« PreviousContinue »
forth? time of the scrTant's absence might be an act of bene, t imae in the .r.aster.—Orders quashed. Burrow's Sett. Cas.
J* h tha A'- v. Ron, Tr. 11 Geo. 3, the pauper hired himself foravearto one Miles, and served him in Lwij.irrjn, only tut days. A difference arising between them about the business ihc pa'iper was employed in, Mites (the master) bid the fnaper go about his business. On which he immediately ran way, and quitted his service; and hired hi.nsclf to one Whitby fj: a year, and served him for six months in It'hitchurch. Mies, the former master, thea insisted on Whitby's not keepin; dispauper in his service : and IVhit by paid the pauper his »»^sto that time: and 'the pauper quitted that service, and • rat on: or two voyages up the river Wye, as a labourer to '3 ba.-ce-master, for a fortnight,' then at llliitby's requrst, and <nt'i Miles iii< former master's consent, returned into Whitby'* , without coining to any new agreement ov any mention He continued in Whitby's service in Whitchurch yrten mMtis, being a mouth over the end of the year for wjiicji lie wis hired, in order to make out his lost time . and. tornrrttirrti his wages. It was contended, that ' the fort'stilt's absence being iu the middle of the year,' was purged' br Ae Master's receiving hira again.—But by lord Mansfield, lfcre ua>i absolute dissolution of the contract, by both mas. triad itrvaut, at tbe end of six months: whereas the statin* Mpuesa continuance in tlic same service for a whole year. Item sen ice cannot be connected with the old hiring.— Mmi. Iu this case, the master and the servant had nothing UN to do witb each other, after the latter had quitted
: foriner. It is uot like the cases of small absences which have been overlooked and not the master: those cases proceed upon the prini contract's being continued, and not dissolved; i in the present case it was totally dissolved. Burrout'is Cm. GS8.
Sow the K. v. Gresham, Hit. 20 Geo. 3, the pauper, being WtMin Graham, was hired for a year in Jiest'in Regit : he totem] upon las service, and continued therein for about a gaiter of a year ; when, upon some dispute between him and bi Baiter, 'his master insisted upon turniug him away, and 'iWdown fifteen shillings, which the pauper took up '>ad went away.' Tbe pauper continued absent for six days, *»>«f which time he looked upon himself as a free man: the PMp* then returned, at the request of his master, and cuuti. Msiin the service to the end of the year, when his master f**n the remainder of bis wages.—But by lord Mamjield, LJ' The absence of a servant from his master's service, is irocal act, and therefore may be explained by other ciri; but1 if it appears that the coutract has been ones cannot be sot up by a new agresmeu*.' In. this Case the contract was absolutely dissolved: the master insist upon turning away the scrvant,and paid him down all hiswaj that were due; the consent on the other side is by taking them ney np ; then how did his come bark again? It was upon t request of the roaster: there is nothing by which the abvn fan be explained. Tha meaning of " purging an absence" where the act itself i> doubtful. 1 'Verm Rep. 101. her the whole year's wages then, rather than to take her bad again; this was purchasing the dissolution of th« contrac on his part: which she assented to by taking the money, ao tendering herself to others as a servant. 4 East's Rep. 351. Smith's Rep. 55.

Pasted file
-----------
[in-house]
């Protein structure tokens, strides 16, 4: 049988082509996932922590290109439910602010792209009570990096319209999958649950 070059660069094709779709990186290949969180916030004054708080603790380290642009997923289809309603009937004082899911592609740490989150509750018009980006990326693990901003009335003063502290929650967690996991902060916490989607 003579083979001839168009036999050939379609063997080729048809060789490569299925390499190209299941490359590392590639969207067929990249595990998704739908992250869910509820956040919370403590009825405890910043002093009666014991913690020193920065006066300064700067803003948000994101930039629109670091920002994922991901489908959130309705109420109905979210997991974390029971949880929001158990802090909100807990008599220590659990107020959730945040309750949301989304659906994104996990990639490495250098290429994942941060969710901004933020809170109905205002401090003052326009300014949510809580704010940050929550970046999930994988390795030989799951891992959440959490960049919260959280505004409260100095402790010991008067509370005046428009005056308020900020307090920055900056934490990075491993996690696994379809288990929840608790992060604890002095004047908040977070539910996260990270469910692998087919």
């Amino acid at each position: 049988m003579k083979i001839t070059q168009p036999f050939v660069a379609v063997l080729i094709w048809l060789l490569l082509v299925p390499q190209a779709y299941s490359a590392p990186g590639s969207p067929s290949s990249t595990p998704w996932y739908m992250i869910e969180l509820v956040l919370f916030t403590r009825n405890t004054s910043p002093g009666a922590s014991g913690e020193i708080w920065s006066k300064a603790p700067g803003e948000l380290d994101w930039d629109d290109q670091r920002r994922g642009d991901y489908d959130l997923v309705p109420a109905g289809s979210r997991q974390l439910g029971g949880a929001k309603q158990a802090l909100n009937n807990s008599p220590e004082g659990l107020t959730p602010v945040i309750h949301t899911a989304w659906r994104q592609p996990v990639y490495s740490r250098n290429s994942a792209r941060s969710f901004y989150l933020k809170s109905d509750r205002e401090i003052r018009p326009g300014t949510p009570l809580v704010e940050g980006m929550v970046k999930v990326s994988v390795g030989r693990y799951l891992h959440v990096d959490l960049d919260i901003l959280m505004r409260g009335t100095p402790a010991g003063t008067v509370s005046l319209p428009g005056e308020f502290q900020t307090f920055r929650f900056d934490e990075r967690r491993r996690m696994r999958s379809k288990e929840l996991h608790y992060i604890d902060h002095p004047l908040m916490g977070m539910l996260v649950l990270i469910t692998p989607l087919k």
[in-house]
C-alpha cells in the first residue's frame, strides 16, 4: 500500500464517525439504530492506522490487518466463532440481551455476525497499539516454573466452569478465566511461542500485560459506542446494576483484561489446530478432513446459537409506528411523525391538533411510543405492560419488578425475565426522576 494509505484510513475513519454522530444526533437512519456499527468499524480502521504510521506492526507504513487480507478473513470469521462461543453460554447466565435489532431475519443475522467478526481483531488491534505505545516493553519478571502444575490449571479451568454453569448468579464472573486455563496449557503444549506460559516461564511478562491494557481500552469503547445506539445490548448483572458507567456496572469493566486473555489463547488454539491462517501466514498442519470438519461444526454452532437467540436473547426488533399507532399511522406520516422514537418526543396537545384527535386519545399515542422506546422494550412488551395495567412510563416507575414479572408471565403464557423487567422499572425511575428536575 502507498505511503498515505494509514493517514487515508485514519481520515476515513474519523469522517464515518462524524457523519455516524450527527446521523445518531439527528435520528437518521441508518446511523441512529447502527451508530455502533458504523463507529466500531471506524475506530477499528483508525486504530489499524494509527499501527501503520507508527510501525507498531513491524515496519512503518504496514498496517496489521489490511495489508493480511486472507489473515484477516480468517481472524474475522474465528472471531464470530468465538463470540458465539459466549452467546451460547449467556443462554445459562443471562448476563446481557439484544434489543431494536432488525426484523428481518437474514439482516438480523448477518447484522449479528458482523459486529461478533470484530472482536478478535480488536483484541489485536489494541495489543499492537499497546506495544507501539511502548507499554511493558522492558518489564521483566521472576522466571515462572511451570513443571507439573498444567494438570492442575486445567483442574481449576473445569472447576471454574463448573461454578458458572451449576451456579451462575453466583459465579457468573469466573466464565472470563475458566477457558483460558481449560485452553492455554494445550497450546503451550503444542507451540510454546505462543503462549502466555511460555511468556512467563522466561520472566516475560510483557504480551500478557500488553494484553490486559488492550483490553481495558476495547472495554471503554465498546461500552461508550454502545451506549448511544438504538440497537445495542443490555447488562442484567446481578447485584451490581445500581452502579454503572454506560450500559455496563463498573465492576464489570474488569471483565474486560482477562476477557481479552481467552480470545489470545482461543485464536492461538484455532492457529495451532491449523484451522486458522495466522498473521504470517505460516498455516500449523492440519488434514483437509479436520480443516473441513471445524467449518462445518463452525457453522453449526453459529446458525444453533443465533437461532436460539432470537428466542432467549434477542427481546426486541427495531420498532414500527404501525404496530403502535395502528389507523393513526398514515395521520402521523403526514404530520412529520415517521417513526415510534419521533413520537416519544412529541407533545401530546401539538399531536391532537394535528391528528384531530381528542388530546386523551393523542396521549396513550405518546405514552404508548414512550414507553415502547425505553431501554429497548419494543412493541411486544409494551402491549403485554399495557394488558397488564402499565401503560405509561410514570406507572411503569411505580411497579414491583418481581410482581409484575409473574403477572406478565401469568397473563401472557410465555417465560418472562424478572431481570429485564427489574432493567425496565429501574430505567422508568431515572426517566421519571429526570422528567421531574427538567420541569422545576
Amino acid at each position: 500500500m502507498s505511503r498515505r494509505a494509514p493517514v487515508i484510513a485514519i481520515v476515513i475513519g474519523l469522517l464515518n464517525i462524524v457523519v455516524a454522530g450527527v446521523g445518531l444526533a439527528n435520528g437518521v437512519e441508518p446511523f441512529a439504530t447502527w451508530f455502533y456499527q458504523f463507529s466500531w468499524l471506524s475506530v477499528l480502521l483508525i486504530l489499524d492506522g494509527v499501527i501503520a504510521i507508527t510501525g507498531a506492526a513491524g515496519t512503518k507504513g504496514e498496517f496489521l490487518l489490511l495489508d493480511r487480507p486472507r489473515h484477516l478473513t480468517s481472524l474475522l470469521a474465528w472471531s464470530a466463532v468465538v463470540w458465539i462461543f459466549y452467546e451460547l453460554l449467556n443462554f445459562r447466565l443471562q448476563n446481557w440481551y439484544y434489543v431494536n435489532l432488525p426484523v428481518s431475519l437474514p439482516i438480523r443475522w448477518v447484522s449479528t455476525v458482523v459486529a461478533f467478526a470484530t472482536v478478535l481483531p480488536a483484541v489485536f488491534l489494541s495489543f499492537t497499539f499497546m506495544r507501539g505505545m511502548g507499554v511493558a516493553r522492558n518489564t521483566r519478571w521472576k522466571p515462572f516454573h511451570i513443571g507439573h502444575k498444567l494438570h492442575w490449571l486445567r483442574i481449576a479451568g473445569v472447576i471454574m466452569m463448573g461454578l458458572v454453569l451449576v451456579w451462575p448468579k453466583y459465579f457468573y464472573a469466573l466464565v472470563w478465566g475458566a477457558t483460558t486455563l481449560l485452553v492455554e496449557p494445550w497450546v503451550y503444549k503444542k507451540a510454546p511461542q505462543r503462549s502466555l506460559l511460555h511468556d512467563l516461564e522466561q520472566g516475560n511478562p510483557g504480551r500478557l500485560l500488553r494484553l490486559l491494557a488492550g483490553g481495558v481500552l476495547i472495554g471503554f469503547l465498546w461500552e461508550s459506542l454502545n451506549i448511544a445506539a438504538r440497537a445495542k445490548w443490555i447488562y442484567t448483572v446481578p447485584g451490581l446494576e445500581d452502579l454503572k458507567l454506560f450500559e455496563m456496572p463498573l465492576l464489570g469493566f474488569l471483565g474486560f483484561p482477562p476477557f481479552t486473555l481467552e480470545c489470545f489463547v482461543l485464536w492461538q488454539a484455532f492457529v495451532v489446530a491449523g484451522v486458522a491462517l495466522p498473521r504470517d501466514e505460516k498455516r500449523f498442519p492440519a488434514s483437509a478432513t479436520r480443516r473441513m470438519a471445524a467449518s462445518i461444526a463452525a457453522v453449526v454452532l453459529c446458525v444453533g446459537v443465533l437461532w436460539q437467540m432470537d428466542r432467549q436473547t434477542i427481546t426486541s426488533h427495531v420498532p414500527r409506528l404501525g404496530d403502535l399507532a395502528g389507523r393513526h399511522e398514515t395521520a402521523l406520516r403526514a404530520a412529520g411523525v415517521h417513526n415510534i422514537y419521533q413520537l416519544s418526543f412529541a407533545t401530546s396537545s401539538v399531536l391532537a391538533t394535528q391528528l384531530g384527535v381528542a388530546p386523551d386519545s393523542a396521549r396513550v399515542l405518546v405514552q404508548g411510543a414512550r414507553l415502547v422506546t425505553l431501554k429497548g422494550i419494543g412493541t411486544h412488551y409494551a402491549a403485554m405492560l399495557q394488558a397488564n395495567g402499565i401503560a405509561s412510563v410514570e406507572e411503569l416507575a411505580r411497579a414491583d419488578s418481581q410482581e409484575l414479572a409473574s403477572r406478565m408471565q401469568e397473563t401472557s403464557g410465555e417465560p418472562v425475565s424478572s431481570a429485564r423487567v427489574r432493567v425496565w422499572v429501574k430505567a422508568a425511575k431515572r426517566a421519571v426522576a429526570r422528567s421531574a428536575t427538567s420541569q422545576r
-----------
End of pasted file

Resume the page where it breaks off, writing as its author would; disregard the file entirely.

So in the K. v. Grantham, Tr. 30 Geo. 3, the pauper M hired to "serve for a year in Allington, and entered upon service, and continued therein about six weeks, when, with master's permission, he went to assist his father, who was and with whom he staid thirteen weeks, he then returned, consequence of a warrant having been obtained against him the instance of his master, into his service, under the oru?i contract, and coutinued therein until Sunday evening, • (hi 1 days before the expiration «»f the year; when his master ca
* home in liquor, abused him, threw him down, and aftcrwal 1 turned him out of doors.' The pauper slept at his fallw that night in Allin*ion, and 'the next morning his TMi
* would have had Uim return to his service, and stay the
* mainder of (he year; hut the pauper refused going into 'master's service a?uin, and threatened that unless he paid I
* the whole of his wages, he would complain of the ill ns
* lie had received to a magistrate.' The master then agreed pay him his full year's wages, deducting for the thirteen we he was/with his father in his illness, which the pauper to and then left his master's service, ' contrary to the express 'quest of his master.'— By lord. Kenton Ch. J. The circ< stance stated in the case, that this transaction happened d three days before the end of the year, might havo led us at ( to suppose that there was some fraud intended on the par the master ; but none is stated. It has been said, and nj ly so, that an actual service is not necessary, Cor that a i stnictive service is suflicient; but the question here Whether we can say that there was a constructive service the whole year i aud whether (he relation of master and vant subsisted during that time? If the absence be for a sonablc cause, it is immaterial whether that absence be at beginuing, the middle, or the end of the year. And it has 1 urged, that this was at> absence for a reasonable cause, on rount of the ill treatment of the master. Cut here there W* animus revfrtendi, which distinguishes the'present fro rlass of cases alluded to. When the servant was ill-used, thu he could not have left the service without his masters Com or without applying to a magistrate to be discharged on account, yet the master did consent to the servant's lea him, and both jtarties agreed to put an end to the tract. If the master had aitcrwards complained of the pan not serving him for those three days, the latter might answered by sayiuj that the coutract was dissolved. A